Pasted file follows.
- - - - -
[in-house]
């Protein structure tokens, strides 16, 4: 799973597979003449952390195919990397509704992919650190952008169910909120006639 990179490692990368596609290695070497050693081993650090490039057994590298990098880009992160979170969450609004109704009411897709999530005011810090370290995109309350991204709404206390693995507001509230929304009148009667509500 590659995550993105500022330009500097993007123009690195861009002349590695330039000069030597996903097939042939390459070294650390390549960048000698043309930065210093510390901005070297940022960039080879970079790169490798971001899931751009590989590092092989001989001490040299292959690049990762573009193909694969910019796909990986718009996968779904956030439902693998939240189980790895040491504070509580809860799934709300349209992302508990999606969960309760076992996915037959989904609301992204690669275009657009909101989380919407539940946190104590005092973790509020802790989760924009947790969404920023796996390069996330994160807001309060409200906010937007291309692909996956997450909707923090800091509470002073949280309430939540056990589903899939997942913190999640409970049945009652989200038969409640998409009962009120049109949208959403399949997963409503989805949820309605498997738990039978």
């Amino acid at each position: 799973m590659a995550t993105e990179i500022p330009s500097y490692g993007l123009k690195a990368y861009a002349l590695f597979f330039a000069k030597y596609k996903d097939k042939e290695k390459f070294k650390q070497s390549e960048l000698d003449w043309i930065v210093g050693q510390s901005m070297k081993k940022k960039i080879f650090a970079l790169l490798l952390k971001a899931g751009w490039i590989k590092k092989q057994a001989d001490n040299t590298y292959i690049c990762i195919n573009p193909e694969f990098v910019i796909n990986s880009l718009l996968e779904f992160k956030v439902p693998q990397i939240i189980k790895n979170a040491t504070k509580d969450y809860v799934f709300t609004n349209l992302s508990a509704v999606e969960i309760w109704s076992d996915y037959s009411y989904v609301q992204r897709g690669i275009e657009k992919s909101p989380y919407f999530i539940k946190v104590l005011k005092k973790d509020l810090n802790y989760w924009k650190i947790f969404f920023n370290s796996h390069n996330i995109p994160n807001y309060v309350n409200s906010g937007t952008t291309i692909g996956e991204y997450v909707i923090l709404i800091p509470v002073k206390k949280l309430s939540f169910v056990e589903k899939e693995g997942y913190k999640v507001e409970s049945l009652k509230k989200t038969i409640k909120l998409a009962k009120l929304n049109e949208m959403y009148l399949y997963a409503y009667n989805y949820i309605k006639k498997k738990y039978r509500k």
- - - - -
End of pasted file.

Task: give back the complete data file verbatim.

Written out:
[in-house]
């Protein structure tokens, strides 16, 4: 799973597979003449952390195919990397509704992919650190952008169910909120006639 990179490692990368596609290695070497050693081993650090490039057994590298990098880009992160979170969450609004109704009411897709999530005011810090370290995109309350991204709404206390693995507001509230929304009148009667509500 590659995550993105500022330009500097993007123009690195861009002349590695330039000069030597996903097939042939390459070294650390390549960048000698043309930065210093510390901005070297940022960039080879970079790169490798971001899931751009590989590092092989001989001490040299292959690049990762573009193909694969910019796909990986718009996968779904956030439902693998939240189980790895040491504070509580809860799934709300349209992302508990999606969960309760076992996915037959989904609301992204690669275009657009909101989380919407539940946190104590005092973790509020802790989760924009947790969404920023796996390069996330994160807001309060409200906010937007291309692909996956997450909707923090800091509470002073949280309430939540056990589903899939997942913190999640409970049945009652989200038969409640998409009962009120049109949208959403399949997963409503989805949820309605498997738990039978």
């Amino acid at each position: 799973m590659a995550t993105e990179i500022p330009s500097y490692g993007l123009k690195a990368y861009a002349l590695f597979f330039a000069k030597y596609k996903d097939k042939e290695k390459f070294k650390q070497s390549e960048l000698d003449w043309i930065v210093g050693q510390s901005m070297k081993k940022k960039i080879f650090a970079l790169l490798l952390k971001a899931g751009w490039i590989k590092k092989q057994a001989d001490n040299t590298y292959i690049c990762i195919n573009p193909e694969f990098v910019i796909n990986s880009l718009l996968e779904f992160k956030v439902p693998q990397i939240i189980k790895n979170a040491t504070k509580d969450y809860v799934f709300t609004n349209l992302s508990a509704v999606e969960i309760w109704s076992d996915y037959s009411y989904v609301q992204r897709g690669i275009e657009k992919s909101p989380y919407f999530i539940k946190v104590l005011k005092k973790d509020l810090n802790y989760w924009k650190i947790f969404f920023n370290s796996h390069n996330i995109p994160n807001y309060v309350n409200s906010g937007t952008t291309i692909g996956e991204y997450v909707i923090l709404i800091p509470v002073k206390k949280l309430s939540f169910v056990e589903k899939e693995g997942y913190k999640v507001e409970s049945l009652k509230k989200t038969i409640k909120l998409a009962k009120l929304n049109e949208m959403y009148l399949y997963a409503y009667n989805y949820i309605k006639k498997k738990y039978r509500k």